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Imperialist Encounters in the Asian World: An Alternative to the Western Narrative

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A presentation given at NCHE's 2015 Annual Conference in St. Augustine, FL:
The study of the Age of Imperialism typically focuses on the motives of Western nations, with colonized societies being unwitting pawns in the global scramble for empire. Yet at the heart of this story is a complex and dynamic encounter between two civilizations, with groups and individuals on both sides who are driven by a variety of interests. Using Japanese occupation of Korea from 1910-1945 as a case study, and drawing upon literature and primary sources, participants will explore ways to bring a richer and more nuanced portrayal of encounter between two cultures in the context of the colonial experience.

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Imperialist Encounters in the Asian World: An Alternative to the Western Narrative

  1. 1. Jeannie Logan / New Trier High School / loganj@nths.net
  2. 2.  “Age of Western Dominance” Concerns Complicate the master narrative Imperialism Narrative
  3. 3.  Korea Unified, autonomous nation since 668 CE 3 Dynasties: Silla (668- 936) Koryo (936-1392) Choson (1392-1910)
  4. 4.  The End of Japanese Isolation
  5. 5. Why Empire? Why Korea?
  6. 6.  Treaty of Kanghwa 1876 Opened up 3 ports to Japan Gave Japan exemption from tariffs Recognized Japanese currency at ports of trade Japanese legation set up in Seoul Granted Japanese extraterritoriality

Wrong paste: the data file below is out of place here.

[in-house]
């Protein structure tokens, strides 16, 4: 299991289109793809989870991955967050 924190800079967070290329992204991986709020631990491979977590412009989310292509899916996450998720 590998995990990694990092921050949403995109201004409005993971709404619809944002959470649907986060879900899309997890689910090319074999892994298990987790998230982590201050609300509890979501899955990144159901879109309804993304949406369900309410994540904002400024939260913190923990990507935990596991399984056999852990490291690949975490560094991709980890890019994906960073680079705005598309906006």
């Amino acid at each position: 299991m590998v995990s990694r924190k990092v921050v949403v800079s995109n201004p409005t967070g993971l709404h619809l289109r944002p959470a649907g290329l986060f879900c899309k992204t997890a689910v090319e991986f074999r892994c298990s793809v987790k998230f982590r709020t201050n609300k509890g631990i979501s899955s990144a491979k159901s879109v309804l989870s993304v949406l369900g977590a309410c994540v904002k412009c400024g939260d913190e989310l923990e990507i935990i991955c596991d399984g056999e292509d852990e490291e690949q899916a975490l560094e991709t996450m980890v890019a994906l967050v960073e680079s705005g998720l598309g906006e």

7. 7.  Tonghak movement (1860s) By 1894, major crisis Korea seeks assistance from China Japan also sends troops Japan gains Taiwan Korea dislodged as China’s tributary state Sino-Japanese War 1894-1895
  8. 8.  Russia & Japan now jockey for preeminence on the peninsula Stunning defeat Korea: Japanese Protectorate Russo-Japanese War 1904-1905
  9. 9.  1910: Annexation
  10. 10.  “For those of us who live in the Orient, unless we want to prevent the coming of Western civilization with a firm resolve, it is best that we cast our lot with them.” Fukuzawa Yukichi (1885)
  11. 11. “From the perspectives of civilized Westerners, they may see what is happening in China and Korea and judge Japan accordingly, because of the three countries’ geographical proximity. The governments of China and Korea still retain their autocratic manners and do not abide by the rule of law. Westerners many consider Japan likewise a lawless society. Natives of China and Korea are deep in their hocus pocus of nonscientific behavior. Western scholars may think that Japan still remains a country dedicated to the yin and yang and five elements. Chinese are mean- spirited and shameless, and the chivalry of the Japanese people is lost to the Westerners… How unfortunate it is for Japan.”
  12. 12. “It is stated in two famous Chinese histories… that Korea is bounded on the east and west by sea and borders Japan on the south. If Japanese territory had not extended to the Korean peninsula over the sea in those days, such record would never have been written; but the sea would have been represented as circumscribing Korea not only on the east and west but also on the south. It is thus reasonable to infer that Japanese domination extended to the Korean peninsula beyond the sea…” Komatsu Midori (1910)
  13. 13. “Judging from the facts so far pointed out in general outline it is not unreasonable to conclude that the Japanese and Korean peoples formed for a long time one and the same nation. The recent annexation of Korea by Japan is therefore not the incorporation of two different countries inhabited by different races, but, it may rather be said to be the reunion of two sections of the one and same nation after a long period of separation. Indeed it is nothing more nor less than the old state of things restored…”
  14. 14.  Colonial Administration: 3 Phases 1910-1919: Military Rule 1920-1930: Cultural Rule 1930s: Naisen Ittai (Korea and Japan are one)